A little bit about my motivation and learning methodology.
Unlike most people that start learning to code, I’m not into a career change (at least not for now) and I was not always fascinated by computers, electronics and so on. I would say that for me, coding is more like a hobby driven by curiosity and a need to challenge my intellectual limits.
This is important to mention upfront because it dictates the tempo of my learning curve. I’m in no rush and I don’t have to sacrifice other important aspects in my life (quality time with my family, my full time job, my health or other interests and hobbies). I don’t invest a lot of time in coding but make a slow and steady progress.
I’ve decided to write a blog documenting my learning for two main reasons. The first one is that I believe it would help me learn better by having to explain what I’m learning and doing in my own terms. The second reason is that I don’t think that there are many resources out there that describe the learning process itself as it happens. Most tutorials are made, of course, by people that already know to code. Yet, I doubt that they know HOW did they learn in the first place. Usually, their thinking goes something like this: “In order to build X you need to learn A,B and C”. Today, after spending hundreds of hours learning programming, I can say with confidence that the path is not linear at all. They just forgot how it was in the beginning.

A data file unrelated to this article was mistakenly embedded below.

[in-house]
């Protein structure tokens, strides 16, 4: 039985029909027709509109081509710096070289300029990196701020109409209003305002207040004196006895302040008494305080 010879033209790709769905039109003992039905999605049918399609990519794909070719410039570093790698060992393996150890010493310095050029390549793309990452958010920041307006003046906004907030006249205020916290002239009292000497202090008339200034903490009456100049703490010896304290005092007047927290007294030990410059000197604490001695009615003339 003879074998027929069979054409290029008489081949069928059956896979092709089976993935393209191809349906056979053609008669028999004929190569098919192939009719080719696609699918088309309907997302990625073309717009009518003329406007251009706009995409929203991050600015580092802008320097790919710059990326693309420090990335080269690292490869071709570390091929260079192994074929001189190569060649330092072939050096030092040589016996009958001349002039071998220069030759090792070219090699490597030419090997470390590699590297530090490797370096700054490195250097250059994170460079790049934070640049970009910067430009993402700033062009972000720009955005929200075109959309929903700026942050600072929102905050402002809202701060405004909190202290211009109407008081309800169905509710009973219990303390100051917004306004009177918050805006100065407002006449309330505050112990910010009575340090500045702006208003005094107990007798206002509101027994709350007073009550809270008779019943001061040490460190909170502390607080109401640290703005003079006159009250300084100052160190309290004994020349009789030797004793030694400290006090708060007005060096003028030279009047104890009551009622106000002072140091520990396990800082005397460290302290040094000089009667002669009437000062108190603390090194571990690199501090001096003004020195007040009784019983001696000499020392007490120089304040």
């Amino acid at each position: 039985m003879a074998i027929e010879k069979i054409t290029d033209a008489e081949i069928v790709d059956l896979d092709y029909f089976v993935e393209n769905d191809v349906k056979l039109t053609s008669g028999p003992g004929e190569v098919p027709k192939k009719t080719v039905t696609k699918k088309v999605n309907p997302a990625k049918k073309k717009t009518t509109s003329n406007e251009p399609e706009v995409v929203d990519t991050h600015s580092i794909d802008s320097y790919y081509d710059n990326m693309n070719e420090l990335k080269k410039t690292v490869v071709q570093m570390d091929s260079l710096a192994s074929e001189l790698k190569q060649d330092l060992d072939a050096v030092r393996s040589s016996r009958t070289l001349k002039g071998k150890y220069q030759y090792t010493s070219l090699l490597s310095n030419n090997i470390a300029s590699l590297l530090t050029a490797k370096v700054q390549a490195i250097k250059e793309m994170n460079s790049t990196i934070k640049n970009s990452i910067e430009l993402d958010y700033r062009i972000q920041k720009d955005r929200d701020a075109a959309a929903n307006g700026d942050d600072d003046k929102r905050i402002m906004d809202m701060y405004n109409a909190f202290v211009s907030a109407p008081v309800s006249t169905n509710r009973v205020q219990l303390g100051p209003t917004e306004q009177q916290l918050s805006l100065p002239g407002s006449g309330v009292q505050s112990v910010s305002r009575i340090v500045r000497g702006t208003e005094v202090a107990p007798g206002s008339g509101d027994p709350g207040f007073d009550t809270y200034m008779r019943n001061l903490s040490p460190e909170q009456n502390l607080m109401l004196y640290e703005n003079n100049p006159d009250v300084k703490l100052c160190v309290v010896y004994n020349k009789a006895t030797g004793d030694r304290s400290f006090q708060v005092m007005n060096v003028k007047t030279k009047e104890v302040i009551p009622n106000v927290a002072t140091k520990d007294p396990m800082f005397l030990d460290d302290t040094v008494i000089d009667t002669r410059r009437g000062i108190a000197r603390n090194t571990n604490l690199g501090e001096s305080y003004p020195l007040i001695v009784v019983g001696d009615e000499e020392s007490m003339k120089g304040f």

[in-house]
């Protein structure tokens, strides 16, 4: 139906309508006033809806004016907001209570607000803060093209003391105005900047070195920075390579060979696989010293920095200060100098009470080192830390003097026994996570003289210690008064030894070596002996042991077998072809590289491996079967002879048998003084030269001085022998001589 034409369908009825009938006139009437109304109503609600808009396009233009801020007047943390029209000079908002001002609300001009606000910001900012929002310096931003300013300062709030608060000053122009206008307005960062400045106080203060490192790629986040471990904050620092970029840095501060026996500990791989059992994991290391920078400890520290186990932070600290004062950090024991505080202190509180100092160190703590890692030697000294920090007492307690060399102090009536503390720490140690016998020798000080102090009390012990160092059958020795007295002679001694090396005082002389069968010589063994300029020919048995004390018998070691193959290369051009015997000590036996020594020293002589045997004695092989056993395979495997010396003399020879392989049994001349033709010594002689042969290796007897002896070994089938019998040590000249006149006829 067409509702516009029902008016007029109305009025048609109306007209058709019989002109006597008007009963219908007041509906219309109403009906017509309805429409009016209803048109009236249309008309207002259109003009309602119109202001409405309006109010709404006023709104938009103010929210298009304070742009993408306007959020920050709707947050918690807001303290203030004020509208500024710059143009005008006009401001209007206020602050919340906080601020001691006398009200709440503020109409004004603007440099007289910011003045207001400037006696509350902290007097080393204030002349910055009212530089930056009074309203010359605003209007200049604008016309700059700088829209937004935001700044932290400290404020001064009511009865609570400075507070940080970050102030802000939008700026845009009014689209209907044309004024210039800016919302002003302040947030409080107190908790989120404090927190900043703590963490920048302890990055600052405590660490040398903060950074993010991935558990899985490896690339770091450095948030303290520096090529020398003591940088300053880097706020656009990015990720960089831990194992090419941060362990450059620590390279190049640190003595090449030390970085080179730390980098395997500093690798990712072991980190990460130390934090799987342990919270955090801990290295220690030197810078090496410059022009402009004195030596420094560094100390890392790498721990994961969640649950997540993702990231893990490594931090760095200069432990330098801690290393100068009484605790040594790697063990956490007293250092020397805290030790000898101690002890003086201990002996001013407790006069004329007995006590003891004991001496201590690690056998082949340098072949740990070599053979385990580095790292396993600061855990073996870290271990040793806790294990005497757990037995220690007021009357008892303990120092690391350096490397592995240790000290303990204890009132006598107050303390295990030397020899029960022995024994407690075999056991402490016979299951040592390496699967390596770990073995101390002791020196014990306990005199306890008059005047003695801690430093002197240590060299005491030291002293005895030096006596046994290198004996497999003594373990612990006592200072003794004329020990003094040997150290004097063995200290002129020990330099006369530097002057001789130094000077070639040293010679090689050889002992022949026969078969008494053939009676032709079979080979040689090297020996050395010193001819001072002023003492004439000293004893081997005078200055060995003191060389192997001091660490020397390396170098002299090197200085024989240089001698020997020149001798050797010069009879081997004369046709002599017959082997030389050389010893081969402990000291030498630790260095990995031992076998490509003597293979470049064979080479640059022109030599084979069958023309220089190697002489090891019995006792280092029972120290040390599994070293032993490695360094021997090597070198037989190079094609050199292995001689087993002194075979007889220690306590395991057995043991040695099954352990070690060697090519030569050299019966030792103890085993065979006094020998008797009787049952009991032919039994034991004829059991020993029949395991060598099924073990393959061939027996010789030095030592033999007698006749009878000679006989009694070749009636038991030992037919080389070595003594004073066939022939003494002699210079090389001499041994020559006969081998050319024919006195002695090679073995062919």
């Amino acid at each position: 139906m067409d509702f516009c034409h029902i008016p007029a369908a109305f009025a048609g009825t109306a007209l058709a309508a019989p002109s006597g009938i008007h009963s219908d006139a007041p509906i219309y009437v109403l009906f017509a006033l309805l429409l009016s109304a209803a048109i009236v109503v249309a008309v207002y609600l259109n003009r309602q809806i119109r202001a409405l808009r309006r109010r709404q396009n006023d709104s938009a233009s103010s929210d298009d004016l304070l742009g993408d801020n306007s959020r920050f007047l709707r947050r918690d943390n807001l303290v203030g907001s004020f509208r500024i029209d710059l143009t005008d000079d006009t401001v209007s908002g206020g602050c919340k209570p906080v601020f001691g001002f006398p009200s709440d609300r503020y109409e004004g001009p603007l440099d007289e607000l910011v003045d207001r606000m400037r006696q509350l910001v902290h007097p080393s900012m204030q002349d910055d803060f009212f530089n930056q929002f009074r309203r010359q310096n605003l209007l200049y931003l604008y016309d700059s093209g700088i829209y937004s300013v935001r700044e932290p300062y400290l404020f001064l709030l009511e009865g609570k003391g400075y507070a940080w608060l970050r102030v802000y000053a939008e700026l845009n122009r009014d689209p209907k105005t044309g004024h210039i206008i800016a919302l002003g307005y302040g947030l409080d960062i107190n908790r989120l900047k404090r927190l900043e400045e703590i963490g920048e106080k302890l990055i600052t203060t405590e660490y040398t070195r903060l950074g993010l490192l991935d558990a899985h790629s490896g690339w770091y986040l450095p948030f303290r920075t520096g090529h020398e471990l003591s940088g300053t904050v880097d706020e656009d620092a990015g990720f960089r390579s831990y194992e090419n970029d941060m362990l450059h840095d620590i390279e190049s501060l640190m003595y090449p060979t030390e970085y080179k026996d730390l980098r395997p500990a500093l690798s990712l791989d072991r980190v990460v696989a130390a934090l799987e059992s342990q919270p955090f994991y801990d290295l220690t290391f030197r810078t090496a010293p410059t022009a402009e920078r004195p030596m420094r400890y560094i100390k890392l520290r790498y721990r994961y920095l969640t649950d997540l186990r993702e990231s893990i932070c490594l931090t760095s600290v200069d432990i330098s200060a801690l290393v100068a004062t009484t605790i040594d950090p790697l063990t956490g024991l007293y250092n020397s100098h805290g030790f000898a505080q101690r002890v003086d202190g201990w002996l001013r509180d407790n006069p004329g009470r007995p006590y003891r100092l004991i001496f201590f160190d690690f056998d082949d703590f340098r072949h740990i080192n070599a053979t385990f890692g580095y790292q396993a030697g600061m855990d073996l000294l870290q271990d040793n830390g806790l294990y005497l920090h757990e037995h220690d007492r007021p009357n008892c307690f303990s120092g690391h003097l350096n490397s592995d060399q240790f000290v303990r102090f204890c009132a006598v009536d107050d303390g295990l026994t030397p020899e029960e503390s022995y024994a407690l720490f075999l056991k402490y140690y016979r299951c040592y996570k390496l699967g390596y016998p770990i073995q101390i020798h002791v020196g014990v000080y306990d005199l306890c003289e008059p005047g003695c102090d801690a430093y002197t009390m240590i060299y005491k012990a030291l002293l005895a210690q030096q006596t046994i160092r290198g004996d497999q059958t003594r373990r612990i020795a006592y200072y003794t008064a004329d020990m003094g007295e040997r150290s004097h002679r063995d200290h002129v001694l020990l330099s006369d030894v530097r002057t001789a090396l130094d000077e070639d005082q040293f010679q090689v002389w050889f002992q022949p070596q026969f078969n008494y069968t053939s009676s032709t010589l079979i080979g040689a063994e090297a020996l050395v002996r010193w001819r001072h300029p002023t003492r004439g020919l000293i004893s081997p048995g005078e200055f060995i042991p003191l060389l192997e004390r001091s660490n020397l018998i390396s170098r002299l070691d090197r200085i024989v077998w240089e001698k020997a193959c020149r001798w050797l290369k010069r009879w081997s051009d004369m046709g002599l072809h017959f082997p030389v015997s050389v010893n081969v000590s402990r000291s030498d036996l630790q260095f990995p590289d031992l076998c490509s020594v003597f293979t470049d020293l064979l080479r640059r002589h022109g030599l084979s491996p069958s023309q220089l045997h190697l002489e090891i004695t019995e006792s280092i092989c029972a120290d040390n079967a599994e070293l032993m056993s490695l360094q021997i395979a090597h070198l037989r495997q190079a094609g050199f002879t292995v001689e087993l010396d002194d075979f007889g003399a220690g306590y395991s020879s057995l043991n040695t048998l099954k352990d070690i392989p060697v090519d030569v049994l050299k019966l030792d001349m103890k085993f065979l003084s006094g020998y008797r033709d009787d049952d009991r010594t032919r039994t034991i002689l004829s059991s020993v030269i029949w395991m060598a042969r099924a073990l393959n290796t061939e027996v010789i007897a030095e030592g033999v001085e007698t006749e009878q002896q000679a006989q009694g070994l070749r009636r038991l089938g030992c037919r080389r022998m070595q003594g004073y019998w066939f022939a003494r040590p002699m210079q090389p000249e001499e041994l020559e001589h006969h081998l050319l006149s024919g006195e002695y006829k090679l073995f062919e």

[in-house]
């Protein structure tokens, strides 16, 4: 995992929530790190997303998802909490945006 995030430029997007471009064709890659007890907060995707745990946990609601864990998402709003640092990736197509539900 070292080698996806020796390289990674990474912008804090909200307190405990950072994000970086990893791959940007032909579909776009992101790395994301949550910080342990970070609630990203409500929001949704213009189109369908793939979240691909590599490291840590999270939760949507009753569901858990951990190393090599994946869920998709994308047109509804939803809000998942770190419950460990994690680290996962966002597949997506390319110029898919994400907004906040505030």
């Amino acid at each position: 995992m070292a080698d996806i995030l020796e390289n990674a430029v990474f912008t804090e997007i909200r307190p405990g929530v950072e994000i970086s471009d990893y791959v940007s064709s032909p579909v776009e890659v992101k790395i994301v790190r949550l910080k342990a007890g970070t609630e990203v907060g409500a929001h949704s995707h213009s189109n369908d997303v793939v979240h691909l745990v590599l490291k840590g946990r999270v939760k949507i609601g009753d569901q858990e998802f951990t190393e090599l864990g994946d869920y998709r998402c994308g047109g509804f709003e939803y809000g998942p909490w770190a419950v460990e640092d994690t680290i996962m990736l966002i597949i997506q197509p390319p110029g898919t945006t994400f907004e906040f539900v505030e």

I would say that learning to code has two important aspects: algorithm and syntax. While they are intertwined, with syntax influencing the algorithm choice, I feel that each one has to be learned in a different manner.
<htm> instead of
<html> would make it curse you with an error message, or ignore you altogether.
Also, I try to read many articles about coding – mostly about the languages I’m learning now – and to listen to coding related podcasts (usually when I’m walking the dog). And one more tip, type the code, don’t copy paste it.